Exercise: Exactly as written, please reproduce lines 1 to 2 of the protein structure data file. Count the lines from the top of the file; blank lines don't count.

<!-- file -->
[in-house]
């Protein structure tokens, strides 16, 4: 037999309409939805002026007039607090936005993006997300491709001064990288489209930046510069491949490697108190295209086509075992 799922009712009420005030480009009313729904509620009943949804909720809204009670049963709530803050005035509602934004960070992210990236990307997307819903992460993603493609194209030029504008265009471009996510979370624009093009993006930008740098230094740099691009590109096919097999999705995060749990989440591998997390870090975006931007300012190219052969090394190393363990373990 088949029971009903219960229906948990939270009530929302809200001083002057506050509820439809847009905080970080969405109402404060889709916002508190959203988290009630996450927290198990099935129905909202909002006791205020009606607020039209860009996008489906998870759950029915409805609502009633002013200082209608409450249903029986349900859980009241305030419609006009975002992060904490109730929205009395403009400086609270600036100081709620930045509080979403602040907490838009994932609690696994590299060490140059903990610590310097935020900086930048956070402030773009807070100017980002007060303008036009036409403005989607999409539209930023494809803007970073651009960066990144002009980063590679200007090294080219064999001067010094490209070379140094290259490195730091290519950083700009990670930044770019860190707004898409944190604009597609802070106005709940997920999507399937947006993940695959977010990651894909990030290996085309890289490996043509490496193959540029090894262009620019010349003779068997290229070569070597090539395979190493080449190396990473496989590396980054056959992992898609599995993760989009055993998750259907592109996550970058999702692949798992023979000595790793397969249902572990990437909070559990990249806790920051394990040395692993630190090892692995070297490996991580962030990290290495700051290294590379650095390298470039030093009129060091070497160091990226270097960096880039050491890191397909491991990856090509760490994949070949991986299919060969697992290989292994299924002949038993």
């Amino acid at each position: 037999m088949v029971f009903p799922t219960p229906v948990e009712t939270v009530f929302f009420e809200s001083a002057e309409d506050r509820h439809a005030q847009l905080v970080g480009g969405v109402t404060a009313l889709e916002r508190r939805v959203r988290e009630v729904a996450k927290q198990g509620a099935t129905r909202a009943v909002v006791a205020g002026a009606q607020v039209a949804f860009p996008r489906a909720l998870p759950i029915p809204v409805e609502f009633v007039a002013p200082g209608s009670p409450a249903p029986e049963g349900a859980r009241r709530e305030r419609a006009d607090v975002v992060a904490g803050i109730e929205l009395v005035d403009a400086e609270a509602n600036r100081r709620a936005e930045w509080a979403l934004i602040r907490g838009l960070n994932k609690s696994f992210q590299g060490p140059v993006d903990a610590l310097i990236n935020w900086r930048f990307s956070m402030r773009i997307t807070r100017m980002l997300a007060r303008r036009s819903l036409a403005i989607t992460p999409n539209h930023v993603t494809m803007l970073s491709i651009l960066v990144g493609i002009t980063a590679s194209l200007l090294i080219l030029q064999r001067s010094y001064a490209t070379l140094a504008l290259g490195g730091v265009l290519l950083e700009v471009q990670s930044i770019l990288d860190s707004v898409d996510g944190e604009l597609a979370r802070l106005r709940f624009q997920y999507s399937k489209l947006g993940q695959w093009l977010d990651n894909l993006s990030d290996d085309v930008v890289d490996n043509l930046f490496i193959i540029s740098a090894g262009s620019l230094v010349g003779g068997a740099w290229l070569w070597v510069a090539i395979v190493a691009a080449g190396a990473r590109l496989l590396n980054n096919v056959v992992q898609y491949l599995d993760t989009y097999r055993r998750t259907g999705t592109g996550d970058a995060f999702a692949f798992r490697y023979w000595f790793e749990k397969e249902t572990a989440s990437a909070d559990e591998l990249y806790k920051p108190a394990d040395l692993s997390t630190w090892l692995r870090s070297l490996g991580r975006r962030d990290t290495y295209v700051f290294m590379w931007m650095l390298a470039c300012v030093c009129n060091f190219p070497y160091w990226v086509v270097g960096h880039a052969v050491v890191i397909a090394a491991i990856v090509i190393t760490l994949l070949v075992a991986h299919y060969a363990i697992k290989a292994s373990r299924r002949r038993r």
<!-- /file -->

[in-house]
């Protein structure tokens, strides 16, 4: 037999309409939805002026007039607090936005993006997300491709001064990288489209930046510069491949490697108190295209086509075992 799922009712009420005030480009009313729904509620009943949804909720809204009670049963709530803050005035509602934004960070992210990236990307997307819903992460993603493609194209030029504008265009471009996510979370624009093009993006930008740098230094740099691009590109096919097999999705995060749990989440591998997390870090975006931007300012190219052969090394190393363990373990 088949029971009903219960229906948990939270009530929302809200001083002057506050509820439809847009905080970080969405109402404060889709916002508190959203988290009630996450927290198990099935129905909202909002006791205020009606607020039209860009996008489906998870759950029915409805609502009633002013200082209608409450249903029986349900859980009241305030419609006009975002992060904490109730929205009395403009400086609270600036100081709620930045509080979403602040907490838009994932609690696994590299060490140059903990610590310097935020900086930048956070402030773009807070100017980002007060303008036009036409403005989607999409539209930023494809803007970073651009960066990144002009980063590679200007090294080219064999001067010094490209070379140094290259490195730091290519950083700009990670930044770019860190707004898409944190604009597609802070106005709940997920999507399937947006993940695959977010990651894909990030290996085309890289490996043509490496193959540029090894262009620019010349003779068997290229070569070597090539395979190493080449190396990473496989590396980054056959992992898609599995993760989009055993998750259907592109996550970058999702692949798992023979000595790793397969249902572990990437909070559990990249806790920051394990040395692993630190090892692995070297490996991580962030990290290495700051290294590379650095390298470039030093009129060091070497160091990226270097960096880039050491890191397909491991990856090509760490994949070949991986299919060969697992290989292994299924002949038993």